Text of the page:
What form of payment will they accept for the balance? You don’t want to be surprised on the night of your event when the vendor asks for a certified check.  So, be absolutely sure that you ask this question.  Cash, money order, certified check, personal check, and credit card are all possible options. 

Do they have personal injury and property damage liability insurance? Before you ask this question of the performer or vendor, you should discuss with the venue what they require or recommend.  Ask the vendor to provide their proof of insurance BEFORE signing the contract.

What are their space and electrical requirements? Understanding how much space the vendor needs, as well as their power requirements, is crucial.  It affects what the vendor brings to set up, determines where they set up, and plays into the overall layout of the space. Ideally, you’ll have a meeting with the vendor and the event coordinator at the venue prior to your event – you can certainly discuss these details during this meeting.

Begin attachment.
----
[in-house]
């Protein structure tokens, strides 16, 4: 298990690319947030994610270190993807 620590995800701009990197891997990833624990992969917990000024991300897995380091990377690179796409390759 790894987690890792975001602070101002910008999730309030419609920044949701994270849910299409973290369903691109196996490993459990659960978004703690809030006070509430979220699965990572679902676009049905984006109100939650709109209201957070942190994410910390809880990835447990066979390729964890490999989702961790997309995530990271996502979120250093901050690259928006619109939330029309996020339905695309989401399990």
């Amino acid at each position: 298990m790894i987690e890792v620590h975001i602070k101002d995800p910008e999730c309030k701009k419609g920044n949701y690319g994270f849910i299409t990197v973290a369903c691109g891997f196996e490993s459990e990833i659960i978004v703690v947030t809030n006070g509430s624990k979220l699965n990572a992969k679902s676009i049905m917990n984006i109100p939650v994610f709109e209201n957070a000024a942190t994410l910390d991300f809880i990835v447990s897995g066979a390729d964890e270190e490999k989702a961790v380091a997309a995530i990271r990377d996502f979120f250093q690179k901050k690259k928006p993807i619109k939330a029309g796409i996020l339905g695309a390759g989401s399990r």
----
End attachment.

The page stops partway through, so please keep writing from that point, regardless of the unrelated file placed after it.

Will they provide the sound and lighting systems? The answer to this question varies from vendor to vendor – and could be affected by the venue’s existing sound and lighting systems.  So find out what, if any, sound and lighting systems are available at the venue, and make sure that the performer or vendor’s systems are compatible.  This is another important item to discuss at the meeting with the venue.